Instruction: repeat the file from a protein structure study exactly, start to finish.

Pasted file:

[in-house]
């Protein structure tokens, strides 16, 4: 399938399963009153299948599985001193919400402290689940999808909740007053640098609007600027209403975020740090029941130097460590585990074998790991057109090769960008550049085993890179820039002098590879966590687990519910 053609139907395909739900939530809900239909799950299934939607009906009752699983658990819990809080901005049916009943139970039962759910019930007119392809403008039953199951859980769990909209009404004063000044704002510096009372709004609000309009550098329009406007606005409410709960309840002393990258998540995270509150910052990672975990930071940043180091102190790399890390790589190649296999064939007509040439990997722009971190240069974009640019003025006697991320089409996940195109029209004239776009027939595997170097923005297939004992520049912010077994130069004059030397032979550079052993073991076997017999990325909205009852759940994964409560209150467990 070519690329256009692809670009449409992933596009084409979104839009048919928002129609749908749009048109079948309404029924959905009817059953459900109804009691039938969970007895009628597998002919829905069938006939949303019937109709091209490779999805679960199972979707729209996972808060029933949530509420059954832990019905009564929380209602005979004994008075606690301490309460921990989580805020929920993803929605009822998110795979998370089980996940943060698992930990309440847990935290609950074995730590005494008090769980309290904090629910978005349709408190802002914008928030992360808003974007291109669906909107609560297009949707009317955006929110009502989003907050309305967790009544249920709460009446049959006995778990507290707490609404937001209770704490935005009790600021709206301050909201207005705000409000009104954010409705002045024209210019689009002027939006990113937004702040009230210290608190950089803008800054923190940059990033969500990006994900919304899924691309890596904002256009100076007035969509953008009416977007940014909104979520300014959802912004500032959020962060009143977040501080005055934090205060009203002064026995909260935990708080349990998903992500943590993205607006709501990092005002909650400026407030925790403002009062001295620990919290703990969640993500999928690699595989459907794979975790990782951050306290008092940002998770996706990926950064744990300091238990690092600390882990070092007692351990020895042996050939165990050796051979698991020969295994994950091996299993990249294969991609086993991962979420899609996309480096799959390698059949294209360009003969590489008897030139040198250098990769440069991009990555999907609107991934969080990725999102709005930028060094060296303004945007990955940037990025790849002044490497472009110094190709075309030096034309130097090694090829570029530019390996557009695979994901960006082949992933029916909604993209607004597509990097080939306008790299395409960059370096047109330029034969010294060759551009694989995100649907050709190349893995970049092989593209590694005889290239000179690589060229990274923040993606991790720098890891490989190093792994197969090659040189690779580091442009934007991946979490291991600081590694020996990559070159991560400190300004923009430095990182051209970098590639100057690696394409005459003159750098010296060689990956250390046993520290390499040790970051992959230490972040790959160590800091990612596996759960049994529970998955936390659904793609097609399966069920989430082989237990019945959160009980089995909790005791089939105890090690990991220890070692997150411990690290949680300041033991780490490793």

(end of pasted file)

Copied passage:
[in-house]
């Protein structure tokens, strides 16, 4: 399938399963009153299948599985001193919400402290689940999808909740007053640098609007600027209403975020740090029941130097460590585990074998790991057109090769960008550049085993890179820039002098590879966590687990519910 053609139907395909739900939530809900239909799950299934939607009906009752699983658990819990809080901005049916009943139970039962759910019930007119392809403008039953199951859980769990909209009404004063000044704002510096009372709004609000309009550098329009406007606005409410709960309840002393990258998540995270509150910052990672975990930071940043180091102190790399890390790589190649296999064939007509040439990997722009971190240069974009640019003025006697991320089409996940195109029209004239776009027939595997170097923005297939004992520049912010077994130069004059030397032979550079052993073991076997017999990325909205009852759940994964409560209150467990 070519690329256009692809670009449409992933596009084409979104839009048919928002129609749908749009048109079948309404029924959905009817059953459900109804009691039938969970007895009628597998002919829905069938006939949303019937109709091209490779999805679960199972979707729209996972808060029933949530509420059954832990019905009564929380209602005979004994008075606690301490309460921990989580805020929920993803929605009822998110795979998370089980996940943060698992930990309440847990935290609950074995730590005494008090769980309290904090629910978005349709408190802002914008928030992360808003974007291109669906909107609560297009949707009317955006929110009502989003907050309305967790009544249920709460009446049959006995778990507290707490609404937001209770704490935005009790600021709206301050909201207005705000409000009104954010409705002045024209210019689009002027939006990113937004702040009230210290608190950089803008800054923190940059990033969500990006994900919304899924691309890596904002256009100076007035969509953008009416977007940014909104979520300014959802912004500032959020962060009143977040501080005055934090205060009203002064026995909260935990708080349990998903992500943590993205607006709501990092005002909650400026407030925790403002009062001295620990919290703990969640993500999928690699595989459907794979975790990782951050306290008092940002998770996706990926950064744990300091238990690092600390882990070092007692351990020895042996050939165990050796051979698991020969295994994950091996299993990249294969991609086993991962979420899609996309480096799959390698059949294209360009003969590489008897030139040198250098990769440069991009990555999907609107991934969080990725999102709005930028060094060296303004945007990955940037990025790849002044490497472009110094190709075309030096034309130097090694090829570029530019390996557009695979994901960006082949992933029916909604993209607004597509990097080939306008790299395409960059370096047109330029034969010294060759551009694989995100649907050709190349893995970049092989593209590694005889290239000179690589060229990274923040993606991790720098890891490989190093792994197969090659040189690779580091442009934007991946979490291991600081590694020996990559070159991560400190300004923009430095990182051209970098590639100057690696394409005459003159750098010296060689990956250390046993520290390499040790970051992959230490972040790959160590800091990612596996759960049994529970998955936390659904793609097609399966069920989430082989237990019945959160009980089995909790005791089939105890090690990991220890070692997150411990690290949680300041033991780490490793």